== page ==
Hu: You are most considerate. Your president has chosen a treasury secretary of rare intelligence. But we do want to help your people so much, we are willing to sacrifice our own interests. We will indeed continue to finance your stimulus package so that your people can buy more Chinese imports.

Geithner: I am concerned about the future markets for Chinese products. If you don't buy our products, our consumers won't get the sustained growth in income that they would need in order to buy ever increasing amounts of imports from you.

Wen: Your thoughtfulness knows no bounds. You are truly the wisest and most thoughtful treasury secretary that we have yet encountered. But do not trouble yourself. Your people will not need more income. We will provide all of the financing that they will need to buy our products.

Geithner: Thank you for taking my advice into your consideration. Our economists are convinced that market exchange rates are a central ingredient to healthy and sustained growth.

Hu: Most esteemed treasury secretary, how can we ever thank you enough for such sage advice. We will certainly take your advice into consideration as we make our five year plans. And be assured, we will continue to supply the financing that you need so that your stimulus plan can stimulate American imports.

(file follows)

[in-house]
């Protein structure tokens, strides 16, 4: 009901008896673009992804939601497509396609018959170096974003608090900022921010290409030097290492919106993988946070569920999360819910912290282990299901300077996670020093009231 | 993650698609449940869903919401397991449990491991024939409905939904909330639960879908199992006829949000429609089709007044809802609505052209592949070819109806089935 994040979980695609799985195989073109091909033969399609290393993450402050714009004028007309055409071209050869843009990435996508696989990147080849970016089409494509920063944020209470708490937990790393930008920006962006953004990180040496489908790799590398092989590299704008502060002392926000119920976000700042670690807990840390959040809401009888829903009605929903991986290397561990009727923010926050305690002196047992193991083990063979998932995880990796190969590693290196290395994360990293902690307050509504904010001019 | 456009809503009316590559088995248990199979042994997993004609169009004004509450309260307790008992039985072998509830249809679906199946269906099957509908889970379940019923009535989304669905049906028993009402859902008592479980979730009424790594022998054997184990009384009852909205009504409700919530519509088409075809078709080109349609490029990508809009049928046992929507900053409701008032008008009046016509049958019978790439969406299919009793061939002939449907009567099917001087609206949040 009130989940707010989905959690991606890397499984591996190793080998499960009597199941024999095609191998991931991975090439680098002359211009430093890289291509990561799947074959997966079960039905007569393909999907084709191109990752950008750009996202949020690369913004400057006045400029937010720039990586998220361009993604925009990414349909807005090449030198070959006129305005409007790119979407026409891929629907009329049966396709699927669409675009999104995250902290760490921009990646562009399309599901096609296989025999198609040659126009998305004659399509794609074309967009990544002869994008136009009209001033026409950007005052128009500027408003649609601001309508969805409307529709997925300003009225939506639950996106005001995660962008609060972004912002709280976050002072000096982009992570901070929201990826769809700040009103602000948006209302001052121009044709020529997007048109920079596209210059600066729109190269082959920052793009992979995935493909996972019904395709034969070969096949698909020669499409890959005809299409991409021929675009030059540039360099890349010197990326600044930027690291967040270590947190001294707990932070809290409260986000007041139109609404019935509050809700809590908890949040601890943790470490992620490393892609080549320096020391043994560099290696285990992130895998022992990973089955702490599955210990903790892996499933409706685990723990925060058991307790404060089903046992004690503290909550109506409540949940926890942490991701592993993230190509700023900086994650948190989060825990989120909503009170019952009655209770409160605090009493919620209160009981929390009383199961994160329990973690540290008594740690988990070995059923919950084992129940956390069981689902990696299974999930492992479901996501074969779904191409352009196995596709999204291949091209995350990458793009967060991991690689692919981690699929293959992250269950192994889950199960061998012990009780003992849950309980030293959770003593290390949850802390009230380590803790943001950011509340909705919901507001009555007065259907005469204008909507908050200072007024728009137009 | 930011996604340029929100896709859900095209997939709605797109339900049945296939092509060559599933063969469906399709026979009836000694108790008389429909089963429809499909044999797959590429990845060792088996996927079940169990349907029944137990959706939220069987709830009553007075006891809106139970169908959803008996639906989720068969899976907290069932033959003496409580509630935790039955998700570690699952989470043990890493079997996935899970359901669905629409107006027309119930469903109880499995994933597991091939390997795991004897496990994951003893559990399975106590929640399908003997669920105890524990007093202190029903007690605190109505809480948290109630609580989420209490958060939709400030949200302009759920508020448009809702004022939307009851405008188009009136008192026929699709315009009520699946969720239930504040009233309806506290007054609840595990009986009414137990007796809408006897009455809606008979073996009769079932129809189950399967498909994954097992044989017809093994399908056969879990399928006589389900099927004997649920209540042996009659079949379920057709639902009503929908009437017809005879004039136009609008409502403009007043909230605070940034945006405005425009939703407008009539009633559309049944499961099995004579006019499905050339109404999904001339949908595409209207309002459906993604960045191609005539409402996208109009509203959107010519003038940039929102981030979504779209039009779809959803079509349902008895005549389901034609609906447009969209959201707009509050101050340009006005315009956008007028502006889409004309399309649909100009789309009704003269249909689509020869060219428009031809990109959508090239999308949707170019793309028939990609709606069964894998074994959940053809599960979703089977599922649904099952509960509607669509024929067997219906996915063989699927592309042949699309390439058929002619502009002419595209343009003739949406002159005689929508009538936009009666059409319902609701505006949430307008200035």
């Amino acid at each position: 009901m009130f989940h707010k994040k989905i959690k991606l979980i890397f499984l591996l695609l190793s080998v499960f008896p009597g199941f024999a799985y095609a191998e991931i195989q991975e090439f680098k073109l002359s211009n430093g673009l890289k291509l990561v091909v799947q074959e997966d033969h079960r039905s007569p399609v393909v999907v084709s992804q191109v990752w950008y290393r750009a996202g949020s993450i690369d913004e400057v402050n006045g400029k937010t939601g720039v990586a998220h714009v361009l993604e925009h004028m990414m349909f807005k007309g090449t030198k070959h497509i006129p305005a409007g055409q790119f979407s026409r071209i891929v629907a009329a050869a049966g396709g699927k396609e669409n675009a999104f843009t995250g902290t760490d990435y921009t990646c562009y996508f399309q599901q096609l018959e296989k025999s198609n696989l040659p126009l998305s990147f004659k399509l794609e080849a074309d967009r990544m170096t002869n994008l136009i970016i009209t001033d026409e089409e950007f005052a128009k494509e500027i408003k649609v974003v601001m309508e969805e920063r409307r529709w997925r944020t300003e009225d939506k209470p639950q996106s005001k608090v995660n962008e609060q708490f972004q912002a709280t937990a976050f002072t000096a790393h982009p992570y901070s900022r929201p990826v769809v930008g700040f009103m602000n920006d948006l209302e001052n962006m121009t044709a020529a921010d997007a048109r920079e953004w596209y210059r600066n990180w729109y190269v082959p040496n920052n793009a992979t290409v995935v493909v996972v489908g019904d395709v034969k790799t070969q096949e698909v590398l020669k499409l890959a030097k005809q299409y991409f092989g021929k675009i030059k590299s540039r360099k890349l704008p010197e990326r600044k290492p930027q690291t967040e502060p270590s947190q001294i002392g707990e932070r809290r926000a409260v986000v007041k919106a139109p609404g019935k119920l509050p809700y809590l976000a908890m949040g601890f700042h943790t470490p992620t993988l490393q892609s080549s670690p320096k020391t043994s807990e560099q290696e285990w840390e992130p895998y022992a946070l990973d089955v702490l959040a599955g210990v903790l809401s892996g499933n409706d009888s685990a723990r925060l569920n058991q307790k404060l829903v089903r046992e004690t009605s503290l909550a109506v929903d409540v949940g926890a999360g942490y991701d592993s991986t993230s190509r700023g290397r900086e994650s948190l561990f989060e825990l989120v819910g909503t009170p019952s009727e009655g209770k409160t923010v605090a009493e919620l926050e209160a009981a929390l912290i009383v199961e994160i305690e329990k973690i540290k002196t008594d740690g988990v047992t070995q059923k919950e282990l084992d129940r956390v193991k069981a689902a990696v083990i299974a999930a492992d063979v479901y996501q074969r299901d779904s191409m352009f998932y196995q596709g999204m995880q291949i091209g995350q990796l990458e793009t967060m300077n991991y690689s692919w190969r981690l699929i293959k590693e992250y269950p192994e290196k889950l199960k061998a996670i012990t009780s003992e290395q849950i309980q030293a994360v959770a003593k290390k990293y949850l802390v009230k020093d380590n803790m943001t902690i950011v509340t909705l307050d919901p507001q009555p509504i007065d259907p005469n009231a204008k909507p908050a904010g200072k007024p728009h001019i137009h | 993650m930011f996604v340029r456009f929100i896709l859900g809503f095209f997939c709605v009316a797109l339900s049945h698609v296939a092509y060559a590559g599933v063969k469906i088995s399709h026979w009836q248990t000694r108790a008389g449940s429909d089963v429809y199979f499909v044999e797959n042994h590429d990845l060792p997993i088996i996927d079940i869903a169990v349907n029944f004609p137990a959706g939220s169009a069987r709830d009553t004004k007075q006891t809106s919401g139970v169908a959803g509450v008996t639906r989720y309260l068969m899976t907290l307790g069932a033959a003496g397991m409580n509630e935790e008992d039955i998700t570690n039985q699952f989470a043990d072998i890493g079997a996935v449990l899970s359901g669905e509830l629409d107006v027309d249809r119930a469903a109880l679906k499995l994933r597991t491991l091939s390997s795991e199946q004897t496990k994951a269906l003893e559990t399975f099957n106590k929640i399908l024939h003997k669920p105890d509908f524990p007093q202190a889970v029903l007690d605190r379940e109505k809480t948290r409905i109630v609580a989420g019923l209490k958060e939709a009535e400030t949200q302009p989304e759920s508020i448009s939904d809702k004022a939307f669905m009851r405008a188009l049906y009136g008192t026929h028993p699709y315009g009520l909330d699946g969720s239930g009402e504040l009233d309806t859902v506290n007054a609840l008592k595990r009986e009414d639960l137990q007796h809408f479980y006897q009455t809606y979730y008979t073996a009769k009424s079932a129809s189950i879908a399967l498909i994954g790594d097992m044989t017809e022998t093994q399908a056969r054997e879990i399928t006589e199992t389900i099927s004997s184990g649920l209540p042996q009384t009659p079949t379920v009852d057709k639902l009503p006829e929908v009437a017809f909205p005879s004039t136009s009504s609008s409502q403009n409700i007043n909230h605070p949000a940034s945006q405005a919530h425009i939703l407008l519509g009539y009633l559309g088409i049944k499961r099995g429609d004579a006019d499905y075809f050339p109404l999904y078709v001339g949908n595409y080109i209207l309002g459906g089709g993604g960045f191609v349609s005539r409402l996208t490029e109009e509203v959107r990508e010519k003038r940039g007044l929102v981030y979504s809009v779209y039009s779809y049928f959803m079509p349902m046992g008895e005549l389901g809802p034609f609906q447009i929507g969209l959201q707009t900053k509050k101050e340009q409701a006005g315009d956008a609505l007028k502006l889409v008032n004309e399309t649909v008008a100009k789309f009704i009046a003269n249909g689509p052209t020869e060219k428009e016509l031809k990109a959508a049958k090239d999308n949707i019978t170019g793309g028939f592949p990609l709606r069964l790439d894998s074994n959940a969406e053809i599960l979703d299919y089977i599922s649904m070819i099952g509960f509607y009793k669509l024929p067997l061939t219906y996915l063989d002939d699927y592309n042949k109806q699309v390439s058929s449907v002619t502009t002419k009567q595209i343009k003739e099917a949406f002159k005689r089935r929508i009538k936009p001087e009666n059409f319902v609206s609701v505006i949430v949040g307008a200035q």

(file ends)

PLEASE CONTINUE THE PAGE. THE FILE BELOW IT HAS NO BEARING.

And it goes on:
[Exit Geithner]

Wen: Do you have your copies of the Journal of International Money and Finance handy. I'd like to read Heng-Fu Zou's 1997 paper again. It gives me such a laugh to know that a Peking University professor explained our strategy to the Americans and they still haven't figured it out.

Hu: That's nothing. The Japanese used the same strategy for five decades, and the Americans never understood what was happening, even while the Japanese targeted one American industry after another.

Wen: Speaking of that, have you seen the latest reports. We gained market share in our competition with every single remaining American industry during the last quarter! Four more American corporations are filing for bankruptcy. We will be in a very strong position when this recession ends.